There was a time when Richard Tait might have dreamed of running out at Murrayfield, instead he will add a semi-final appearance at Hampden to his cache of Wembley memories.
Growing up in the Borders, the Motherwell defender spent his formative years playing rugby as well as football before the 1998 World Cup pushed him towards his current career and while there have been ups and downs it is not a decision he regrets. Games at Wembley and encounters like this afternoon’s Betfred Cup semi final are a key reason why.
“When I was at Cambridge we got to the play-off final [at Wembley] but I wasn’t in the squad. When I went to Grimsby I played in the final for them. They were great experiences.
“It was a massive stadium and a massive occasion and there’s a lot riding on the game. Times like that and winning games like that hold you in good stead for games like this. There’ll be a bigger crowd on Sunday I’d imagine and probably a better atmosphere too.
Any player will tell you they want to play in front of big crowds and in big atmospheres. It spurs you on to do your best.
“It’s what you play for all year. I played two FA Trophy finals there, won one and lost one. There were 49,000 at the game we lost against Halifax.”
Motherwell have earned their right to contest today’s semi final, deserving their place in the higher echelons of the league and displaying determination to compete on a consistent basis.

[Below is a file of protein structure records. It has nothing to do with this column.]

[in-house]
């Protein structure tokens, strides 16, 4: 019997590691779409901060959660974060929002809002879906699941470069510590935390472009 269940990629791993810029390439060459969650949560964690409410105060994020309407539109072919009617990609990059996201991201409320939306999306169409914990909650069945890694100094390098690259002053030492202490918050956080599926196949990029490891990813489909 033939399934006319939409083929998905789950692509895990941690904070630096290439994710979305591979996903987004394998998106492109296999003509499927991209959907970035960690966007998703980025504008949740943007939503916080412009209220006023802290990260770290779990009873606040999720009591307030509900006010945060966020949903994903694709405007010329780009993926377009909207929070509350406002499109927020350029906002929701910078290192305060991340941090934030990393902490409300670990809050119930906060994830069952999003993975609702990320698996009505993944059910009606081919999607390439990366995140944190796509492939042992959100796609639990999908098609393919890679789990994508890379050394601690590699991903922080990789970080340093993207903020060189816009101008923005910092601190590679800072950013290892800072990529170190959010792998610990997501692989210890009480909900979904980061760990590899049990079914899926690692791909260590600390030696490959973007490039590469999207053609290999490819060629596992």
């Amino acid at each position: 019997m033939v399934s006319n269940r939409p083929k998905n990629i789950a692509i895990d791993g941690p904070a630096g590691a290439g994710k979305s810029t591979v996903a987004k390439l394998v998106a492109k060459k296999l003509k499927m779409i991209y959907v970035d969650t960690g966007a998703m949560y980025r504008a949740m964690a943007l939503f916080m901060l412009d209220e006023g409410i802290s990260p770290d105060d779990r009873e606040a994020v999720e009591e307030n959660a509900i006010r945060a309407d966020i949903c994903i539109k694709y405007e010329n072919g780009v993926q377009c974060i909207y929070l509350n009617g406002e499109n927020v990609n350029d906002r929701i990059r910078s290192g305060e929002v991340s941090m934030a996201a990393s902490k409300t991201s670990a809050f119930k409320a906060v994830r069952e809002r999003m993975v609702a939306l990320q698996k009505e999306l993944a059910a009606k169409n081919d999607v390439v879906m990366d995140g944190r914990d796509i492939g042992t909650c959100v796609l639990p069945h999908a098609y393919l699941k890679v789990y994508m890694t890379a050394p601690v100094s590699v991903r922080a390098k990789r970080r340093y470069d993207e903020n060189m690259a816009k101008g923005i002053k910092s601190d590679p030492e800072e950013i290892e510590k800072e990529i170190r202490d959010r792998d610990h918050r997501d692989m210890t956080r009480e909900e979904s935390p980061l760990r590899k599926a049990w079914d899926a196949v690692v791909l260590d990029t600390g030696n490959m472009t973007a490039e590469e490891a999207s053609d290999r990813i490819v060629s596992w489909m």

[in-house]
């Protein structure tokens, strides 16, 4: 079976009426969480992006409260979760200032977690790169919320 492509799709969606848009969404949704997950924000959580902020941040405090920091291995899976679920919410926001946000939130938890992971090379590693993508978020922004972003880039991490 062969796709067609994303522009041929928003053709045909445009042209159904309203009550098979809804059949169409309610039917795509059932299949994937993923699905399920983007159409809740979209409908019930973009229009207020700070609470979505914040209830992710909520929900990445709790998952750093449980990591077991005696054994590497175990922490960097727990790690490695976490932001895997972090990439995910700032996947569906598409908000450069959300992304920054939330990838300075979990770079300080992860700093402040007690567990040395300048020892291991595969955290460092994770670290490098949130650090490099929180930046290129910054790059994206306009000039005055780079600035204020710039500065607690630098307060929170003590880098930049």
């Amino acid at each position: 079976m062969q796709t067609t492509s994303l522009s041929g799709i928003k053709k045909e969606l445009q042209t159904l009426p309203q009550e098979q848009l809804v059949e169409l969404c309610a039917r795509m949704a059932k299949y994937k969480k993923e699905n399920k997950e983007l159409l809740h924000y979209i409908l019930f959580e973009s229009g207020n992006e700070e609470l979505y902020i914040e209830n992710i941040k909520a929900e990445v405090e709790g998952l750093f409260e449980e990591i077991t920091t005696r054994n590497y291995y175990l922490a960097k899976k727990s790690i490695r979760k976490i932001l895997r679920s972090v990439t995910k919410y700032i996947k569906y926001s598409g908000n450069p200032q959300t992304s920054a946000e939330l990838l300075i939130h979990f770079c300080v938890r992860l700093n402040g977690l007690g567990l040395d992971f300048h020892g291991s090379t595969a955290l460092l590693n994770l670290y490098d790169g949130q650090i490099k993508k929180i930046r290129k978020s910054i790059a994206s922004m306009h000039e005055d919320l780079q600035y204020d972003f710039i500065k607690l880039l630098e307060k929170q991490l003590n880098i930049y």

“When you stop and think about it, it is a massive game – massive for the club, massive for the boys and massive for the fans. I think it is more about relishing playing in it and just being excited about the occasion.”
It will be the second time he and his colleagues have run out at the national stadium this season having been grouped with Queen’s Park at the outset of the competition. But the atmosphere and the opposition will be more notable this afternoon.
“We played against Queen’s Park and there was a big crowd there!” he said tongue in cheek. “Joking aside, it probably did us a favour playing there, getting to know the feel of it, getting to know what it’s like to be on the pitch. It was a good experience.”
For a player who admits he was only sold on a move to Motherwell when he met the people at the club and was impressed by their passion and their belief, he says that confidence in the people around him has only increased with every passing week.
The gaffer has stressed how important a stepping stone the club, and Scottish football as a whole, could be and like Tait, there is a dressing room full of hungry players.
“I have never been one for dwelling on things that have happened in the past. Personally I played in the lower leagues and I definitely have a point to prove. I’m enjoying myself here and I think I’m doing a half decent job. As long as I can keep that going I’ll be happy.
“I was playing darts with Trev [Carson] during the week and he was saying: ‘I can’t wait til Sunday’. I think we are all like that. There is a feeling around the club that we can’t wait to get going.
“The belief is massive in the team from the boys who start up to the boys on the bench. After the game, the first people to congratulate you are the boys who were on the bench. I think it is a collective way of thinking that exists within the squad.”